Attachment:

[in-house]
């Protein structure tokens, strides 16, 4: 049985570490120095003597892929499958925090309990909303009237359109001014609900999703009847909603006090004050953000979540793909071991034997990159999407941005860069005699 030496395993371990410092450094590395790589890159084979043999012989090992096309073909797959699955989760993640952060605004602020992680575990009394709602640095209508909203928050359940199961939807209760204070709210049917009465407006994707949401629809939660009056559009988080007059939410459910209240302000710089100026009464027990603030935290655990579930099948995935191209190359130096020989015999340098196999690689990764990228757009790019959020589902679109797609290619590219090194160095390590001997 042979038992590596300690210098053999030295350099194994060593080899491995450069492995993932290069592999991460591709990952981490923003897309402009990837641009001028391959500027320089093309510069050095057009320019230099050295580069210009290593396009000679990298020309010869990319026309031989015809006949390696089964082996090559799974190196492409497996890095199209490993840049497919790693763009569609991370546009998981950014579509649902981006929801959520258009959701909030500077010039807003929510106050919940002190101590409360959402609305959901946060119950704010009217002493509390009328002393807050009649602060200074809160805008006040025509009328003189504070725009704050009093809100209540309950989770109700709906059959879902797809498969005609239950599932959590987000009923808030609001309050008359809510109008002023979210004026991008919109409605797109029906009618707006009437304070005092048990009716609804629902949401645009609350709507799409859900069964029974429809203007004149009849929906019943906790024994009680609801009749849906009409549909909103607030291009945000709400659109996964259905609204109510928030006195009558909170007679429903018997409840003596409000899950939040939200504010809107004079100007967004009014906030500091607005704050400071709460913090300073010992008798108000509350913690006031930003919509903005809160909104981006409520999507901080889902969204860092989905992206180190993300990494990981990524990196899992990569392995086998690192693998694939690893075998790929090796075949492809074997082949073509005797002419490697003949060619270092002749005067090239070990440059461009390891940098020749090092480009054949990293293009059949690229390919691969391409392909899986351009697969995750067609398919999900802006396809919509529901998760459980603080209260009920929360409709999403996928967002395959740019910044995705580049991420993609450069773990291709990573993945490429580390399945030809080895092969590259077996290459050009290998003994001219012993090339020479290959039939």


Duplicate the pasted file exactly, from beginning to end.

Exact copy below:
[in-house]
């Protein structure tokens, strides 16, 4: 049985570490120095003597892929499958925090309990909303009237359109001014609900999703009847909603006090004050953000979540793909071991034997990159999407941005860069005699 030496395993371990410092450094590395790589890159084979043999012989090992096309073909797959699955989760993640952060605004602020992680575990009394709602640095209508909203928050359940199961939807209760204070709210049917009465407006994707949401629809939660009056559009988080007059939410459910209240302000710089100026009464027990603030935290655990579930099948995935191209190359130096020989015999340098196999690689990764990228757009790019959020589902679109797609290619590219090194160095390590001997 042979038992590596300690210098053999030295350099194994060593080899491995450069492995993932290069592999991460591709990952981490923003897309402009990837641009001028391959500027320089093309510069050095057009320019230099050295580069210009290593396009000679990298020309010869990319026309031989015809006949390696089964082996090559799974190196492409497996890095199209490993840049497919790693763009569609991370546009998981950014579509649902981006929801959520258009959701909030500077010039807003929510106050919940002190101590409360959402609305959901946060119950704010009217002493509390009328002393807050009649602060200074809160805008006040025509009328003189504070725009704050009093809100209540309950989770109700709906059959879902797809498969005609239950599932959590987000009923808030609001309050008359809510109008002023979210004026991008919109409605797109029906009618707006009437304070005092048990009716609804629902949401645009609350709507799409859900069964029974429809203007004149009849929906019943906790024994009680609801009749849906009409549909909103607030291009945000709400659109996964259905609204109510928030006195009558909170007679429903018997409840003596409000899950939040939200504010809107004079100007967004009014906030500091607005704050400071709460913090300073010992008798108000509350913690006031930003919509903005809160909104981006409520999507901080889902969204860092989905992206180190993300990494990981990524990196899992990569392995086998690192693998694939690893075998790929090796075949492809074997082949073509005797002419490697003949060619270092002749005067090239070990440059461009390891940098020749090092480009054949990293293009059949690229390919691969391409392909899986351009697969995750067609398919999900802006396809919509529901998760459980603080209260009920929360409709999403996928967002395959740019910044995705580049991420993609450069773990291709990573993945490429580390399945030809080895092969590259077996290459050009290998003994001219012993090339020479290959039939």